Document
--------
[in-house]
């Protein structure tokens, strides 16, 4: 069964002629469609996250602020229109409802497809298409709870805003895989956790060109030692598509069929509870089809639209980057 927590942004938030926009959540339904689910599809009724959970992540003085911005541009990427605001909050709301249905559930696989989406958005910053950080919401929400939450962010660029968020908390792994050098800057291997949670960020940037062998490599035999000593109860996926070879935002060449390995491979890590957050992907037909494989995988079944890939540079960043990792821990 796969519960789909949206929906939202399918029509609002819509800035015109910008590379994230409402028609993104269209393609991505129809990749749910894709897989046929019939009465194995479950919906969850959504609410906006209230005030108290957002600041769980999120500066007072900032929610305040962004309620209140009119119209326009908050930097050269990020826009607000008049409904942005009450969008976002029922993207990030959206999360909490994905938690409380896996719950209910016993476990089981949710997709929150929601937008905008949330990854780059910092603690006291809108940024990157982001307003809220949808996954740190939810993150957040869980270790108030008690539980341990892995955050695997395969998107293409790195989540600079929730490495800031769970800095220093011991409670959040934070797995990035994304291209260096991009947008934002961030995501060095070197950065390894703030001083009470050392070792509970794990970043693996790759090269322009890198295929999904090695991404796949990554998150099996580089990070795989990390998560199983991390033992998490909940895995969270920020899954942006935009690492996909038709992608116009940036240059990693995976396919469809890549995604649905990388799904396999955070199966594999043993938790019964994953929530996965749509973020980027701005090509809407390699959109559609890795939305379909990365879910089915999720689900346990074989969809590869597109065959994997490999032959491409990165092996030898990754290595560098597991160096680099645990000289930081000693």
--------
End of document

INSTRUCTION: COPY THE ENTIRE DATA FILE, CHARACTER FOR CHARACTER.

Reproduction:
[in-house]
């Protein structure tokens, strides 16, 4: 069964002629469609996250602020229109409802497809298409709870805003895989956790060109030692598509069929509870089809639209980057 927590942004938030926009959540339904689910599809009724959970992540003085911005541009990427605001909050709301249905559930696989989406958005910053950080919401929400939450962010660029968020908390792994050098800057291997949670960020940037062998490599035999000593109860996926070879935002060449390995491979890590957050992907037909494989995988079944890939540079960043990792821990 796969519960789909949206929906939202399918029509609002819509800035015109910008590379994230409402028609993104269209393609991505129809990749749910894709897989046929019939009465194995479950919906969850959504609410906006209230005030108290957002600041769980999120500066007072900032929610305040962004309620209140009119119209326009908050930097050269990020826009607000008049409904942005009450969008976002029922993207990030959206999360909490994905938690409380896996719950209910016993476990089981949710997709929150929601937008905008949330990854780059910092603690006291809108940024990157982001307003809220949808996954740190939810993150957040869980270790108030008690539980341990892995955050695997395969998107293409790195989540600079929730490495800031769970800095220093011991409670959040934070797995990035994304291209260096991009947008934002961030995501060095070197950065390894703030001083009470050392070792509970794990970043693996790759090269322009890198295929999904090695991404796949990554998150099996580089990070795989990390998560199983991390033992998490909940895995969270920020899954942006935009690492996909038709992608116009940036240059990693995976396919469809890549995604649905990388799904396999955070199966594999043993938790019964994953929530996965749509973020980027701005090509809407390699959109559609890795939305379909990365879910089915999720689900346990074989969809590869597109065959994997490999032959491409990165092996030898990754290595560098597991160096680099645990000289930081000693």